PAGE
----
Join Paul F. Aubin for an in-depth discussion in this video Using X-Ray and Dissolve, part of Revit Architecture: Advanced Modeling.
There are many ways you can manipulate an existing form. Sometimes it is easier to return to the original primitives that were used to create the form in the first place in order to edit it. The Conceptual Massing Environment offers a few different ways to do this. A simple approach is you can edit one of the profiles directly. You can do this with the Edit Profile and/or the X-Ray tool. The Dissolve tool can also be used if you wish to completely dissolve the form and return to the original curves that were used to create it. So in this movie we'll look at each of these tools and specifically how we can get back to the original forms used to create the objects from.
I'm in a file called Xray Dissolve and this file is just another copy of the same file that we've been looking at in the last few movies and I have several different examples here on screen. So we'll look at a few of them and feel free to experiment further on your own. So let's start with the Edit Profile option. So I'm going to start off with this simple box here in the middle and I will zoom in just a little bit, use my Tab key, and select the box. So over here on the Ribbon on the Mode panel is an Edit Profile button. Now this is a lot like the same kind of button that you would see in the Project Environment when you have a sketch- based object like a floor or a roof slab or something like that.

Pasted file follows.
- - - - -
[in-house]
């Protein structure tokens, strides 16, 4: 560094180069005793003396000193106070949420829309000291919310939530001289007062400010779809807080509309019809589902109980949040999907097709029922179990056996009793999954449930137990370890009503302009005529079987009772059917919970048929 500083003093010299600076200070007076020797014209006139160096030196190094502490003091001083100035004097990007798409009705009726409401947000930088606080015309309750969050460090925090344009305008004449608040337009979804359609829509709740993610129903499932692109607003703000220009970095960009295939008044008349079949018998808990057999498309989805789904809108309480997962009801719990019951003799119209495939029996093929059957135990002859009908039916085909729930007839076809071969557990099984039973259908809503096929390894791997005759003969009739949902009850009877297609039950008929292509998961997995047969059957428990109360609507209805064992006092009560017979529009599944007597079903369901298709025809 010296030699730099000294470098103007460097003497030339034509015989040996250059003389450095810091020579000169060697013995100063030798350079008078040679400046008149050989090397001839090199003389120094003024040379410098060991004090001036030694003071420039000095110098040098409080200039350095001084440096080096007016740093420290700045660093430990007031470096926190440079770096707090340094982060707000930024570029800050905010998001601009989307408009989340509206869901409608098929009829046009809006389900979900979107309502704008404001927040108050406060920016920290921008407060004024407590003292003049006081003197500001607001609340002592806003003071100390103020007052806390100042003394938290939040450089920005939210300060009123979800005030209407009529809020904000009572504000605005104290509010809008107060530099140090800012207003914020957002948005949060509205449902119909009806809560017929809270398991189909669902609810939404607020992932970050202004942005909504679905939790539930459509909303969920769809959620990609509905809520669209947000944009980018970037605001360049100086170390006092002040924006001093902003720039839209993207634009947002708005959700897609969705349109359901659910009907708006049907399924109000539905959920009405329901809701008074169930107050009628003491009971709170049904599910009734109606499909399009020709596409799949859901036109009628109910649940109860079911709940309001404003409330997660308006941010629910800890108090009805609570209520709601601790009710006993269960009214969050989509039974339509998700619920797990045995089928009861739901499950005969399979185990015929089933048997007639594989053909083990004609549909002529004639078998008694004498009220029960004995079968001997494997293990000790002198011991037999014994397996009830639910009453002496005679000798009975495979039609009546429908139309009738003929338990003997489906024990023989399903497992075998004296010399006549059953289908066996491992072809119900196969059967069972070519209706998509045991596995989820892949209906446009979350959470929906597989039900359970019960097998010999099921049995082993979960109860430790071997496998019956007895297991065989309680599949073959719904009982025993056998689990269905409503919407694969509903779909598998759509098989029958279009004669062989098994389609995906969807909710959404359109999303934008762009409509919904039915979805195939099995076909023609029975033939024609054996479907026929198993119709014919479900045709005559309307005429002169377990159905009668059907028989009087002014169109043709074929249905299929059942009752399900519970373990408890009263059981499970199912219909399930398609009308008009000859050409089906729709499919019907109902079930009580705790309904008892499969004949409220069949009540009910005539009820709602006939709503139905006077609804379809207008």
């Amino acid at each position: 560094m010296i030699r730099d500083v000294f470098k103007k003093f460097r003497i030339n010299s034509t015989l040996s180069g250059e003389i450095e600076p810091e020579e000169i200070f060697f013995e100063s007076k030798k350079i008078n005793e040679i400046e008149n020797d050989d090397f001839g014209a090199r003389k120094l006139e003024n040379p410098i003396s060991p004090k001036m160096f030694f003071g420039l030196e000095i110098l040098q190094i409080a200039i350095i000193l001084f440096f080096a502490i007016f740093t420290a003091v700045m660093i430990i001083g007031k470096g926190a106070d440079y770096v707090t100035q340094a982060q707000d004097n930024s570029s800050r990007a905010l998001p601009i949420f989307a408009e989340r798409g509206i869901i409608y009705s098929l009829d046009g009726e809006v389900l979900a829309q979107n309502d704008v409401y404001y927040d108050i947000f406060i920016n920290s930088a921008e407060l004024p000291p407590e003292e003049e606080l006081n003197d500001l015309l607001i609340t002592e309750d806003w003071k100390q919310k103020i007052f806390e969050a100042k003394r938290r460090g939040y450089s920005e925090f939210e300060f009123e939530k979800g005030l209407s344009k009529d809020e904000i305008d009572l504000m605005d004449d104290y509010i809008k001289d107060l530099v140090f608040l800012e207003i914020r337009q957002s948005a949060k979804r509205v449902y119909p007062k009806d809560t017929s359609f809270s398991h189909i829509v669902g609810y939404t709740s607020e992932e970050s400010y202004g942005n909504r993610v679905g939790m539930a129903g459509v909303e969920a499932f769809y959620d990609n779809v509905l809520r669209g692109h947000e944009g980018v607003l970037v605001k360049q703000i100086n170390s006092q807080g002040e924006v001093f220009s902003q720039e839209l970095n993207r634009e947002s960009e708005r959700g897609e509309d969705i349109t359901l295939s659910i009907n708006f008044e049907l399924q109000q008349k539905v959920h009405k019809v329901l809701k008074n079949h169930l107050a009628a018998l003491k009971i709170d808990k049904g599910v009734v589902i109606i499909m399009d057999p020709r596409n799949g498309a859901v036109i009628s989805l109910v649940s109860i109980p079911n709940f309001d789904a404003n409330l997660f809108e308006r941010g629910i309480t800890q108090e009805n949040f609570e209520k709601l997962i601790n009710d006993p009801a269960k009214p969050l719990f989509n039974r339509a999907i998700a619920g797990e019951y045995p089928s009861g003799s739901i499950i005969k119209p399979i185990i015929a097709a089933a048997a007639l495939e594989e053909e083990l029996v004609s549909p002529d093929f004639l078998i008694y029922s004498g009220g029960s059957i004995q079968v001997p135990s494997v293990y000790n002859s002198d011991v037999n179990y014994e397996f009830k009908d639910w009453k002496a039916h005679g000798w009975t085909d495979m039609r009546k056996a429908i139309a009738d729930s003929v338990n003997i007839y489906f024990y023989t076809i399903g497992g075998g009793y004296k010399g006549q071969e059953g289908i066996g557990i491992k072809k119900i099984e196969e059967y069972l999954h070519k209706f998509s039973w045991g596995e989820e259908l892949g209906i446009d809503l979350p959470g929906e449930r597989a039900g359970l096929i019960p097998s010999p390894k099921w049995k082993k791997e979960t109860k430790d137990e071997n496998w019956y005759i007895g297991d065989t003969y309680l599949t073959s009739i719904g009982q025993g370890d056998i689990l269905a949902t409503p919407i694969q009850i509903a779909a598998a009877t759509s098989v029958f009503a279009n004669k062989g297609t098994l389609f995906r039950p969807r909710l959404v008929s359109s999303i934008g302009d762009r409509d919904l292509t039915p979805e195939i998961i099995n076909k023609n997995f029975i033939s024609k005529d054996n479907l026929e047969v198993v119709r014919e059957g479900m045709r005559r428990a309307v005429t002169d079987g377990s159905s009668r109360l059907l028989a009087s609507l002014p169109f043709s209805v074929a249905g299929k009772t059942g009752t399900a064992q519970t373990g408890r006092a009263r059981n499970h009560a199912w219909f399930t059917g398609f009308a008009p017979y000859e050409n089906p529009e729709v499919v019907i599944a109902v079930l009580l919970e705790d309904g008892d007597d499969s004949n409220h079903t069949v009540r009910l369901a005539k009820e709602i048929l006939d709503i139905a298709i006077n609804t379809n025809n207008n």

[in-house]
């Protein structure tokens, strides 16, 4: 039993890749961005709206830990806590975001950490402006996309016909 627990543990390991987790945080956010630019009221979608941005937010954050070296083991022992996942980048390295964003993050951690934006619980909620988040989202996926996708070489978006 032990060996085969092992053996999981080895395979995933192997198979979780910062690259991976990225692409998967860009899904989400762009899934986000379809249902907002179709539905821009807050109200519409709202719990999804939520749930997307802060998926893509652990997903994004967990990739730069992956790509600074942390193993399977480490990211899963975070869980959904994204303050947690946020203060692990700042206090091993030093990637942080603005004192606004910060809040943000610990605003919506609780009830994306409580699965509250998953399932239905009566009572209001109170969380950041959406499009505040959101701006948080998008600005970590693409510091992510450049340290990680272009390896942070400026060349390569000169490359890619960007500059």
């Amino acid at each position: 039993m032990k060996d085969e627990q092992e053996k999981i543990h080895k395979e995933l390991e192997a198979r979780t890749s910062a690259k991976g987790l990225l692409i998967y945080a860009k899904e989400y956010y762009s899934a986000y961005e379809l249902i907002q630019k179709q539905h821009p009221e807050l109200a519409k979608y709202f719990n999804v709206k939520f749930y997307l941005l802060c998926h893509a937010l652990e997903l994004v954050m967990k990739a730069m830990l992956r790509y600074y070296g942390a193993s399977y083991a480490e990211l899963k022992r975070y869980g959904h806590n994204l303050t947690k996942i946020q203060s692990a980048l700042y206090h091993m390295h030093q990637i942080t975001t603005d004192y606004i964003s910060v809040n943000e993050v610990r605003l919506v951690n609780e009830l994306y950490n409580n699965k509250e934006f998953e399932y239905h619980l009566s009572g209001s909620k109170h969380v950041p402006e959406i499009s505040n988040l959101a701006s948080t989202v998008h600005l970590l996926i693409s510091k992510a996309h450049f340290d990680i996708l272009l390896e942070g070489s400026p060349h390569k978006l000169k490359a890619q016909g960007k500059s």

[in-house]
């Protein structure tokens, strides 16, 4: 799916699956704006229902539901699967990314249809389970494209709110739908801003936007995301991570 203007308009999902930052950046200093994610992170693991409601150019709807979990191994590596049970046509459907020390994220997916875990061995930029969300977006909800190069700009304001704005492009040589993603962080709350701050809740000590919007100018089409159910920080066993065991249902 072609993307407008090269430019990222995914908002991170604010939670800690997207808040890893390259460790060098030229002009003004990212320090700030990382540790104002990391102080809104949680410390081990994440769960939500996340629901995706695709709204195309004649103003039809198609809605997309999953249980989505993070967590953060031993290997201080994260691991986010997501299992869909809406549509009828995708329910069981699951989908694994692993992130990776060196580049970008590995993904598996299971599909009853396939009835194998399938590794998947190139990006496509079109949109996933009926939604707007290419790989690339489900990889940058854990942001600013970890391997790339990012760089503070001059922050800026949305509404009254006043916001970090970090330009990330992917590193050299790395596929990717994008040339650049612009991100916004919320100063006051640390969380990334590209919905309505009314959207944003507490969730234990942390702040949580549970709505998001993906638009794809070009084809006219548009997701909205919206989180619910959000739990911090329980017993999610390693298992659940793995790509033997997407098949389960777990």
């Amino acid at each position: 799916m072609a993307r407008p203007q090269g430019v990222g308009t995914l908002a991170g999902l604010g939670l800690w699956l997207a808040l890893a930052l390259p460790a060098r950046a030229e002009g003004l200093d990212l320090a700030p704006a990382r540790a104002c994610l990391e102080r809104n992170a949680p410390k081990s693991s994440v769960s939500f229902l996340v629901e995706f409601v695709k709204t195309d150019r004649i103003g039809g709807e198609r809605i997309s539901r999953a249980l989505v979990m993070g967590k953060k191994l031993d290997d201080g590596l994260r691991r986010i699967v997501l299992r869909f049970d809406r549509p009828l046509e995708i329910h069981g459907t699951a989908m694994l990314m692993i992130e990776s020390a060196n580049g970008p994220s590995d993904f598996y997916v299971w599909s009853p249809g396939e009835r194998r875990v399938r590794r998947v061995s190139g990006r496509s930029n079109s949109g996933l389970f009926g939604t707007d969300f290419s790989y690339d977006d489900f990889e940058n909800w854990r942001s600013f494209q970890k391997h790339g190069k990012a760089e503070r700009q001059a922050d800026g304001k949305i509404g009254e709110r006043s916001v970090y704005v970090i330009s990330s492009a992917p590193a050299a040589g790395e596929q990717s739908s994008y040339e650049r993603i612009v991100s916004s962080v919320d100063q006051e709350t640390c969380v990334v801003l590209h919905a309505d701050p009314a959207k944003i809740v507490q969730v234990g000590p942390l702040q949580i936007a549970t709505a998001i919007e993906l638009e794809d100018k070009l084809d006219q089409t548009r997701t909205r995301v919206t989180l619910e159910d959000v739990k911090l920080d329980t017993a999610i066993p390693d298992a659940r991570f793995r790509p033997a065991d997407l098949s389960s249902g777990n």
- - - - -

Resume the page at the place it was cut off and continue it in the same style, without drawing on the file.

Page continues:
So when you choose Edit Profile and then you move your mouse around on the screen, you can actually select and you can sometimes highlight different parts. I can select the bottom edge or I could select the top edge, but you can actually select the surface that you want to modify and that will take you to a Sketch Mode complete with your individual edges here and you can simply select these edges and manipulate them in any way that's appropriate. So, for example, maybe I want to reduce the size of that rectangle on the top.
What this will give me when I click Finish here is it will convert my extruded rectangle, my box, into basically a blend. So when I click Finish here, hold my Shift key down and orbit around with the wheel and you can see that I now have a chamfered box because I simply edited that profile at the top. Now I could do this again using my Tab key, select that edge at the bottom, select this, maybe kick it out a little bit, make it a little larger. When I click Finish, I'll now have a double chamfer on both sides.